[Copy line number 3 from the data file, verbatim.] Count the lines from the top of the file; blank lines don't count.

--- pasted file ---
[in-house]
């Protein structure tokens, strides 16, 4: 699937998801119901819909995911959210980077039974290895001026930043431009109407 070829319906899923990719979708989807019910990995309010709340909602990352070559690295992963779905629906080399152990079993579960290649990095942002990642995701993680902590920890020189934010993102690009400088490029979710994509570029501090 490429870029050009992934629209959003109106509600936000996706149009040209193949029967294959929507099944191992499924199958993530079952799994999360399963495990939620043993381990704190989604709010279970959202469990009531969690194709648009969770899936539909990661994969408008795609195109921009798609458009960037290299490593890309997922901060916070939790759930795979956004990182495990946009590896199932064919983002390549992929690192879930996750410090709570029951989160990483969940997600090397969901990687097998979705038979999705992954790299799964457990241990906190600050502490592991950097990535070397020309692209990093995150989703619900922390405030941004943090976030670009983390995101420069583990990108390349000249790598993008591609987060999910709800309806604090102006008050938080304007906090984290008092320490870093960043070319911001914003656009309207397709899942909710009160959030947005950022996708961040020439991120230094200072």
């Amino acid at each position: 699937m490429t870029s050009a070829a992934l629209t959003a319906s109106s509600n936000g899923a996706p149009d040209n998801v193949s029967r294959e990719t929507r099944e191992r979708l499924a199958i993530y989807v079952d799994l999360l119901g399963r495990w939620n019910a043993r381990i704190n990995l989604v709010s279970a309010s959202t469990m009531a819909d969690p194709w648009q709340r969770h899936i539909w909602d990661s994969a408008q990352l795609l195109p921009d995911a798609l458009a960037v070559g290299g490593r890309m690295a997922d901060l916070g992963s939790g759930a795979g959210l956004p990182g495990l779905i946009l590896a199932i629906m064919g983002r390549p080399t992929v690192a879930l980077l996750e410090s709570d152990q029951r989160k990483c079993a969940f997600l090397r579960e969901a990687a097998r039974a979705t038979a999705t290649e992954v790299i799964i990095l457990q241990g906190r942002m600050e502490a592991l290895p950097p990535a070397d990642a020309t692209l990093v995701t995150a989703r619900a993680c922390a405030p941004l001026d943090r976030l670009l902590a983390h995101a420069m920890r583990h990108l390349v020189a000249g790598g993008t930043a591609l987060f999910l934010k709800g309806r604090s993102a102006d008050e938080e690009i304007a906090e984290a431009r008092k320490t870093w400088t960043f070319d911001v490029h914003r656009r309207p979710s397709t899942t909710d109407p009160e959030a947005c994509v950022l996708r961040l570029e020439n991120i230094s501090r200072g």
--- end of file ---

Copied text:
């Amino acid at each position: 699937m490429t870029s050009a070829a992934l629209t959003a319906s109106s509600n936000g899923a996706p149009d040209n998801v193949s029967r294959e990719t929507r099944e191992r979708l499924a199958i993530y989807v079952d799994l999360l119901g399963r495990w939620n019910a043993r381990i704190n990995l989604v709010s279970a309010s959202t469990m009531a819909d969690p194709w648009q709340r969770h899936i539909w909602d990661s994969a408008q990352l795609l195109p921009d995911a798609l458009a960037v070559g290299g490593r890309m690295a997922d901060l916070g992963s939790g759930a795979g959210l956004p990182g495990l779905i946009l590896a199932i629906m064919g983002r390549p080399t992929v690192a879930l980077l996750e410090s709570d152990q029951r989160k990483c079993a969940f997600l090397r579960e969901a990687a097998r039974a979705t038979a999705t290649e992954v790299i799964i990095l457990q241990g906190r942002m600050e502490a592991l290895p950097p990535a070397d990642a020309t692209l990093v995701t995150a989703r619900a993680c922390a405030p941004l001026d943090r976030l670009l902590a983390h995101a420069m920890r583990h990108l390349v020189a000249g790598g993008t930043a591609l987060f999910l934010k709800g309806r604090s993102a102006d008050e938080e690009i304007a906090e984290a431009r008092k320490t870093w400088t960043f070319d911001v490029h914003r656009r309207p979710s397709t899942t909710d109407p009160e959030a947005c994509v950022l996708r961040l570029e020439n991120i230094s501090r200072g």